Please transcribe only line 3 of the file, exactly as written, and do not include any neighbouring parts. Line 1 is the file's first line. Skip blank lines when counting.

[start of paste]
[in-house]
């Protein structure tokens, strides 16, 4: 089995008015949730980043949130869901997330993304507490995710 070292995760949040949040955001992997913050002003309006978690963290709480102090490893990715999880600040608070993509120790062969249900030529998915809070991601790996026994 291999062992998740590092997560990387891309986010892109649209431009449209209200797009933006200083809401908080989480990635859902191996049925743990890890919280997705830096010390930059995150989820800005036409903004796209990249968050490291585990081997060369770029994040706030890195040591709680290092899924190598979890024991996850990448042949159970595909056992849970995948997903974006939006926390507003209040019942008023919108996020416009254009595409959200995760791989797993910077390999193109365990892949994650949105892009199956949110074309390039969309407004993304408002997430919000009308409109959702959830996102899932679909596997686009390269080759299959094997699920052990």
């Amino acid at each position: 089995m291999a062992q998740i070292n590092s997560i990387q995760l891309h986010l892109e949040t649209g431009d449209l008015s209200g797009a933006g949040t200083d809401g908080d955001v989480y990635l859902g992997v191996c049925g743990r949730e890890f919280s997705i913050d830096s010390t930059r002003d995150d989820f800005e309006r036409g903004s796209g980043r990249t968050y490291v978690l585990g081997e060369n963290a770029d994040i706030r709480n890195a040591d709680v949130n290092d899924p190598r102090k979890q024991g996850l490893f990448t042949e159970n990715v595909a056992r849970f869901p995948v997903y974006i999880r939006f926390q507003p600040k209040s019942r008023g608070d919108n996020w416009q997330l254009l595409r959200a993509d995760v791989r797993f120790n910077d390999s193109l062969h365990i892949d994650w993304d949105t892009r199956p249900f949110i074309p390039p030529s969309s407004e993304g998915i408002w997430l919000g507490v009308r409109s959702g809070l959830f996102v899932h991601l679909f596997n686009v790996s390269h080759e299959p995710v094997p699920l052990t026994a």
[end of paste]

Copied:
């Amino acid at each position: 089995m291999a062992q998740i070292n590092s997560i990387q995760l891309h986010l892109e949040t649209g431009d449209l008015s209200g797009a933006g949040t200083d809401g908080d955001v989480y990635l859902g992997v191996c049925g743990r949730e890890f919280s997705i913050d830096s010390t930059r002003d995150d989820f800005e309006r036409g903004s796209g980043r990249t968050y490291v978690l585990g081997e060369n963290a770029d994040i706030r709480n890195a040591d709680v949130n290092d899924p190598r102090k979890q024991g996850l490893f990448t042949e159970n990715v595909a056992r849970f869901p995948v997903y974006i999880r939006f926390q507003p600040k209040s019942r008023g608070d919108n996020w416009q997330l254009l595409r959200a993509d995760v791989r797993f120790n910077d390999s193109l062969h365990i892949d994650w993304d949105t892009r199956p249900f949110i074309p390039p030529s969309s407004e993304g998915i408002w997430l919000g507490v009308r409109s959702g809070l959830f996102v899932h991601l679909f596997n686009v790996s390269h080759e299959p995710v094997p699920l052990t026994a």